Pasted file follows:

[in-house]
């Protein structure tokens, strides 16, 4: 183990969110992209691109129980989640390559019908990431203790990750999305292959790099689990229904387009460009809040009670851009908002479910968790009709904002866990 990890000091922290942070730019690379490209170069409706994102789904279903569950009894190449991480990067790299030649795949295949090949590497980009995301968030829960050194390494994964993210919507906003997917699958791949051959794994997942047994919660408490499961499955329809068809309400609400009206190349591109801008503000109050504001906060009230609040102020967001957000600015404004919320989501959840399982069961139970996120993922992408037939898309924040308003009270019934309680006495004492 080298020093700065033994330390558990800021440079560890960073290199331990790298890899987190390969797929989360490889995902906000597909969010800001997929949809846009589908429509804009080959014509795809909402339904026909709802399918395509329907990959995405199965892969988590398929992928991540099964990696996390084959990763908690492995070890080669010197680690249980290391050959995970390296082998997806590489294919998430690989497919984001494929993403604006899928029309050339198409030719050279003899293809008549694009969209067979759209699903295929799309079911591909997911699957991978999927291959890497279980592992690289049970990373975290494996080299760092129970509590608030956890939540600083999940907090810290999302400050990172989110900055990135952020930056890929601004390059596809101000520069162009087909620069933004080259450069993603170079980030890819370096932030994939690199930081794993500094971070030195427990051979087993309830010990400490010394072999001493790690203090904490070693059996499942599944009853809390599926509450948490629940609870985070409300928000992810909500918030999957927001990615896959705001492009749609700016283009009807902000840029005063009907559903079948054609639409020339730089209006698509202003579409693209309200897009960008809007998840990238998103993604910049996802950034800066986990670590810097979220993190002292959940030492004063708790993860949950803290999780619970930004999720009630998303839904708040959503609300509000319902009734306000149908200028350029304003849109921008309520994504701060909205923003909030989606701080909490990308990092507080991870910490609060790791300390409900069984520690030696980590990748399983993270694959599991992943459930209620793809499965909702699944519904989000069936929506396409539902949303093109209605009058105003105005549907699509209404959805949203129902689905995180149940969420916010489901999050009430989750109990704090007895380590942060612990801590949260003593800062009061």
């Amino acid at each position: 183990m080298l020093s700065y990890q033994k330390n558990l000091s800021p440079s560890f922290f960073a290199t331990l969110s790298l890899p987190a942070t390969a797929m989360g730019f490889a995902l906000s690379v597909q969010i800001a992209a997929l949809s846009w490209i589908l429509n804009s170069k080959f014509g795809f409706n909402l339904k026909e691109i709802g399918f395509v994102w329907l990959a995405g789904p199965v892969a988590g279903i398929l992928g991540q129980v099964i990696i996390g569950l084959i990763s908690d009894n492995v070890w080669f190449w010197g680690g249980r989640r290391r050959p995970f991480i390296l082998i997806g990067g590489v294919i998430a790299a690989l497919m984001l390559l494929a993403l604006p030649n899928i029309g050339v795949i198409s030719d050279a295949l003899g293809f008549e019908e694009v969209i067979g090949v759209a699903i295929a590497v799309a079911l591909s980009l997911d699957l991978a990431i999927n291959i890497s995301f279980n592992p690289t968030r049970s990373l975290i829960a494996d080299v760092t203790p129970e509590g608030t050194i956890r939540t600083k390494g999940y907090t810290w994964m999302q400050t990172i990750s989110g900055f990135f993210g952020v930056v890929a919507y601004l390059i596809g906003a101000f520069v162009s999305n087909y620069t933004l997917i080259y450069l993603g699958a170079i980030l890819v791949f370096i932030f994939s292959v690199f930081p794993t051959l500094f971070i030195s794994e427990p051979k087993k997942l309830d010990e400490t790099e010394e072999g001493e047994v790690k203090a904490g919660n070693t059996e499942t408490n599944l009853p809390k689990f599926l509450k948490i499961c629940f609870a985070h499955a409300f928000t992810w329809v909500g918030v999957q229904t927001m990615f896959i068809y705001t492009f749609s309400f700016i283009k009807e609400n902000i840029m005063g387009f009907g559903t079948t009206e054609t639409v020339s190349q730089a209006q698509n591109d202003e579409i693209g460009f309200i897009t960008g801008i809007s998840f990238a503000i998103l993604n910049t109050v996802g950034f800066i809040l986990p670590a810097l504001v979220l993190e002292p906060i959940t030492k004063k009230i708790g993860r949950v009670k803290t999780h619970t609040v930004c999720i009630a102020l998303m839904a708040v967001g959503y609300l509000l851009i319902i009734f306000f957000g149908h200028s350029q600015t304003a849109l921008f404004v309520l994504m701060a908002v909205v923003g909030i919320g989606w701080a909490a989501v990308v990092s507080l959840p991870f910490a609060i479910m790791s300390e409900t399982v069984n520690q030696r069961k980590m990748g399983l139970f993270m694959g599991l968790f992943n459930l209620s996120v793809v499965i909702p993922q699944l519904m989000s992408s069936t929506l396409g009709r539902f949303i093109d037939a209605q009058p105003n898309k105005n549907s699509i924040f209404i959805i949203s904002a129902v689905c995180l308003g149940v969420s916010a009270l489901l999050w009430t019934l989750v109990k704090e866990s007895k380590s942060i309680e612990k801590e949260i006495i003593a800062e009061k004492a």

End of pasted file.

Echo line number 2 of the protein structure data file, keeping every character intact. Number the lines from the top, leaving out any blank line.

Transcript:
């Protein structure tokens, strides 16, 4: 183990969110992209691109129980989640390559019908990431203790990750999305292959790099689990229904387009460009809040009670851009908002479910968790009709904002866990 990890000091922290942070730019690379490209170069409706994102789904279903569950009894190449991480990067790299030649795949295949090949590497980009995301968030829960050194390494994964993210919507906003997917699958791949051959794994997942047994919660408490499961499955329809068809309400609400009206190349591109801008503000109050504001906060009230609040102020967001957000600015404004919320989501959840399982069961139970996120993922992408037939898309924040308003009270019934309680006495004492 080298020093700065033994330390558990800021440079560890960073290199331990790298890899987190390969797929989360490889995902906000597909969010800001997929949809846009589908429509804009080959014509795809909402339904026909709802399918395509329907990959995405199965892969988590398929992928991540099964990696996390084959990763908690492995070890080669010197680690249980290391050959995970390296082998997806590489294919998430690989497919984001494929993403604006899928029309050339198409030719050279003899293809008549694009969209067979759209699903295929799309079911591909997911699957991978999927291959890497279980592992690289049970990373975290494996080299760092129970509590608030956890939540600083999940907090810290999302400050990172989110900055990135952020930056890929601004390059596809101000520069162009087909620069933004080259450069993603170079980030890819370096932030994939690199930081794993500094971070030195427990051979087993309830010990400490010394072999001493790690203090904490070693059996499942599944009853809390599926509450948490629940609870985070409300928000992810909500918030999957927001990615896959705001492009749609700016283009009807902000840029005063009907559903079948054609639409020339730089209006698509202003579409693209309200897009960008809007998840990238998103993604910049996802950034800066986990670590810097979220993190002292959940030492004063708790993860949950803290999780619970930004999720009630998303839904708040959503609300509000319902009734306000149908200028350029304003849109921008309520994504701060909205923003909030989606701080909490990308990092507080991870910490609060790791300390409900069984520690030696980590990748399983993270694959599991992943459930209620793809499965909702699944519904989000069936929506396409539902949303093109209605009058105003105005549907699509209404959805949203129902689905995180149940969420916010489901999050009430989750109990704090007895380590942060612990801590949260003593800062009061």